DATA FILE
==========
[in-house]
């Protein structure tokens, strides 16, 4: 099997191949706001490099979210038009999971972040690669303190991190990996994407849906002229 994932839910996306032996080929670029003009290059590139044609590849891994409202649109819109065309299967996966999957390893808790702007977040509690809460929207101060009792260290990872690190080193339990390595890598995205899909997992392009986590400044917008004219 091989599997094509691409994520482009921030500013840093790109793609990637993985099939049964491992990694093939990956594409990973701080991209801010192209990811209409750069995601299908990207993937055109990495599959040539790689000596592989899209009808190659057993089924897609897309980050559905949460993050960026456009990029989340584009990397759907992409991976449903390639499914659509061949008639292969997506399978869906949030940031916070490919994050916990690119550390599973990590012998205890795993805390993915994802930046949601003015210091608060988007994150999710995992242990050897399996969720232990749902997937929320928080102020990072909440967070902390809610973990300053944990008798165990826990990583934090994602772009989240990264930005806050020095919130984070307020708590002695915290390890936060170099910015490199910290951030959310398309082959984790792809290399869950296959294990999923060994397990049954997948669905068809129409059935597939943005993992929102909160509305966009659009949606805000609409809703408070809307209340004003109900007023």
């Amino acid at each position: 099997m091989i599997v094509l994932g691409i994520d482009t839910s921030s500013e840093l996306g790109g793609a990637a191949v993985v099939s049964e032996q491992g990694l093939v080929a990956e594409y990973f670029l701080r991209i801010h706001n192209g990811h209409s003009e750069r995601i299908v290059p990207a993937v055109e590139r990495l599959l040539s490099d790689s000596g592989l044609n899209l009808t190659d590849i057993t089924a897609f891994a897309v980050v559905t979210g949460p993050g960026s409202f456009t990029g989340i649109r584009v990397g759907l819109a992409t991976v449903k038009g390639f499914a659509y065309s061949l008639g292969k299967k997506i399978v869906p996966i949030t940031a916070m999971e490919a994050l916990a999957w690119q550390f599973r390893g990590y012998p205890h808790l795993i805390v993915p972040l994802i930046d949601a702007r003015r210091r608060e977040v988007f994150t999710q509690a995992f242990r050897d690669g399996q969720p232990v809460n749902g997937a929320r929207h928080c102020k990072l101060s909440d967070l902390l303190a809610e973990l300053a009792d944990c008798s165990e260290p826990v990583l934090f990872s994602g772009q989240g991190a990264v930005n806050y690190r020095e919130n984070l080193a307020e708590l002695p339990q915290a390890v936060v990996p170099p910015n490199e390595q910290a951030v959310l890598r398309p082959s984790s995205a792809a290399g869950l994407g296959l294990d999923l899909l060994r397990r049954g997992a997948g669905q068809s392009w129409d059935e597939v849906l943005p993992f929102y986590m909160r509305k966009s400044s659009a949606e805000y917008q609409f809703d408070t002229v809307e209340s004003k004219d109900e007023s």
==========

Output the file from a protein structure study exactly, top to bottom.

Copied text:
[in-house]
């Protein structure tokens, strides 16, 4: 099997191949706001490099979210038009999971972040690669303190991190990996994407849906002229 994932839910996306032996080929670029003009290059590139044609590849891994409202649109819109065309299967996966999957390893808790702007977040509690809460929207101060009792260290990872690190080193339990390595890598995205899909997992392009986590400044917008004219 091989599997094509691409994520482009921030500013840093790109793609990637993985099939049964491992990694093939990956594409990973701080991209801010192209990811209409750069995601299908990207993937055109990495599959040539790689000596592989899209009808190659057993089924897609897309980050559905949460993050960026456009990029989340584009990397759907992409991976449903390639499914659509061949008639292969997506399978869906949030940031916070490919994050916990690119550390599973990590012998205890795993805390993915994802930046949601003015210091608060988007994150999710995992242990050897399996969720232990749902997937929320928080102020990072909440967070902390809610973990300053944990008798165990826990990583934090994602772009989240990264930005806050020095919130984070307020708590002695915290390890936060170099910015490199910290951030959310398309082959984790792809290399869950296959294990999923060994397990049954997948669905068809129409059935597939943005993992929102909160509305966009659009949606805000609409809703408070809307209340004003109900007023």
């Amino acid at each position: 099997m091989i599997v094509l994932g691409i994520d482009t839910s921030s500013e840093l996306g790109g793609a990637a191949v993985v099939s049964e032996q491992g990694l093939v080929a990956e594409y990973f670029l701080r991209i801010h706001n192209g990811h209409s003009e750069r995601i299908v290059p990207a993937v055109e590139r990495l599959l040539s490099d790689s000596g592989l044609n899209l009808t190659d590849i057993t089924a897609f891994a897309v980050v559905t979210g949460p993050g960026s409202f456009t990029g989340i649109r584009v990397g759907l819109a992409t991976v449903k038009g390639f499914a659509y065309s061949l008639g292969k299967k997506i399978v869906p996966i949030t940031a916070m999971e490919a994050l916990a999957w690119q550390f599973r390893g990590y012998p205890h808790l795993i805390v993915p972040l994802i930046d949601a702007r003015r210091r608060e977040v988007f994150t999710q509690a995992f242990r050897d690669g399996q969720p232990v809460n749902g997937a929320r929207h928080c102020k990072l101060s909440d967070l902390l303190a809610e973990l300053a009792d944990c008798s165990e260290p826990v990583l934090f990872s994602g772009q989240g991190a990264v930005n806050y690190r020095e919130n984070l080193a307020e708590l002695p339990q915290a390890v936060v990996p170099p910015n490199e390595q910290a951030v959310l890598r398309p082959s984790s995205a792809a290399g869950l994407g296959l294990d999923l899909l060994r397990r049954g997992a997948g669905q068809s392009w129409d059935e597939v849906l943005p993992f929102y986590m909160r509305k966009s400044s659009a949606e805000y917008q609409f809703d408070t002229v809307e209340s004003k004219d109900e007023s």